Walking, running or cycling may result in hip or knee pain

Home / Walking, running or cycling may result in hip or knee pain

Q: I am 60 years old and like to bike and walk for exercise. For the last three months, I have had pain on the outside of my left hip. At first, it hurt after I walked or biked. Now, it hurts every day and is worse when I lay on my left hip at night. I tried taking ibuprofen and it did not help much. I also tried not walking or running and the pain has stayed. I am worried and want to know what you think.

A: There is a muscle that begins on the outside part of your pelvis and runs down the outside part of your thigh and attaches on the outside part of your knee. This muscle is known as the Iliotibial band or “ITB.”

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In people who walk, run or cycle, it is common for the ITB to become too tight, which may result in pain on the outside part of the hip or knee, known as ITB syndrome.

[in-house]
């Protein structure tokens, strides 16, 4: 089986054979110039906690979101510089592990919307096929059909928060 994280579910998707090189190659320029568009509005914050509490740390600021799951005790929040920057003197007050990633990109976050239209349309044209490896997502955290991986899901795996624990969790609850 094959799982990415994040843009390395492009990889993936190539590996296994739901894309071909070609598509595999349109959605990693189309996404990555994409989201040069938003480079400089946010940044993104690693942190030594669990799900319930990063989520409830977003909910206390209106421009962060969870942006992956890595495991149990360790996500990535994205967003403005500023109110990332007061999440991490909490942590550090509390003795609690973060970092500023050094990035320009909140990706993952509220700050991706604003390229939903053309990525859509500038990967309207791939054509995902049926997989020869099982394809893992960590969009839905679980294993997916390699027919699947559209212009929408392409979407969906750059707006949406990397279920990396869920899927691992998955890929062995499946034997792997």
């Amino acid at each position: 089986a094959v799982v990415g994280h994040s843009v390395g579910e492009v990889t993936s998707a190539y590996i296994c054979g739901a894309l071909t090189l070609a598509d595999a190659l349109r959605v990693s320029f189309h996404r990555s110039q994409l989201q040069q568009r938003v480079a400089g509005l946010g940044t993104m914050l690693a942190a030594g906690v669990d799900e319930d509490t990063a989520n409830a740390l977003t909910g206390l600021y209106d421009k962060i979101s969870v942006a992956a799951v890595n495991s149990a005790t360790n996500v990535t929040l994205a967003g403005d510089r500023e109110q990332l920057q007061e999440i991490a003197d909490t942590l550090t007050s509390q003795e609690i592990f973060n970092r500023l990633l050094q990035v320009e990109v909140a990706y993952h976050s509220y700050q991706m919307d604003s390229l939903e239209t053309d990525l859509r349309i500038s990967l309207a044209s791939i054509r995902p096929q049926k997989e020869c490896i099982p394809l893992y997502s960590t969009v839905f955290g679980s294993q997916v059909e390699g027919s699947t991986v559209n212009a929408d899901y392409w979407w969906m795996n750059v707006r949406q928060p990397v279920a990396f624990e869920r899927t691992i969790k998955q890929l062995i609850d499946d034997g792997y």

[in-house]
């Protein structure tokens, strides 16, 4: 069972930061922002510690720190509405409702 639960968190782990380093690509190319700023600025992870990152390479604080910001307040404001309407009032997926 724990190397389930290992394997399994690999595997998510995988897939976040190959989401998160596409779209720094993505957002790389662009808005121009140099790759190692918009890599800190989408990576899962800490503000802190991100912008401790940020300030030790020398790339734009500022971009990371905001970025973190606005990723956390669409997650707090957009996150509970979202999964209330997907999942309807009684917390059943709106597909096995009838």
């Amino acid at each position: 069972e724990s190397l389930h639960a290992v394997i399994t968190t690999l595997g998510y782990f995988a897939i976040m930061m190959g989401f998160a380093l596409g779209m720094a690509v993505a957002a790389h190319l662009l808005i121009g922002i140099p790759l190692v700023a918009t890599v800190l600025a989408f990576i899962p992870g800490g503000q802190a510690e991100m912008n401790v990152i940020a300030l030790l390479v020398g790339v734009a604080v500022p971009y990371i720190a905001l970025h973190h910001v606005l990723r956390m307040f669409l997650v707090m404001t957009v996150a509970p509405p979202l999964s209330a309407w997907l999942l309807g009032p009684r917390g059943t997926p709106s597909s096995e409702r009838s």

Treatment usually involves physical therapy aimed at decreasing pain and improving flexibility. If this fails, a cortisone injection to the affected area may help. In some cases, ITB syndrome may be associated with hip conditions such as arthritis, a cartilage tear or a stress fracture.

I recommend you see an orthopedic surgeon for an exam and X-rays to establish the correct diagnosis and begin treatment. The vast majority of patients with ITB syndrome get better non-surgically. Runners, walkers and cyclists should learn a warm-up and stretching program in an effort to prevent overuse injuries such as ITB syndrome.

Dr. Harlan Selesnick is team physician of the Miami Heat and director of Miami Sports Medicine Fellowship, Doctors Hospital. Send your questions to HarlanS@baptisthealth.net.

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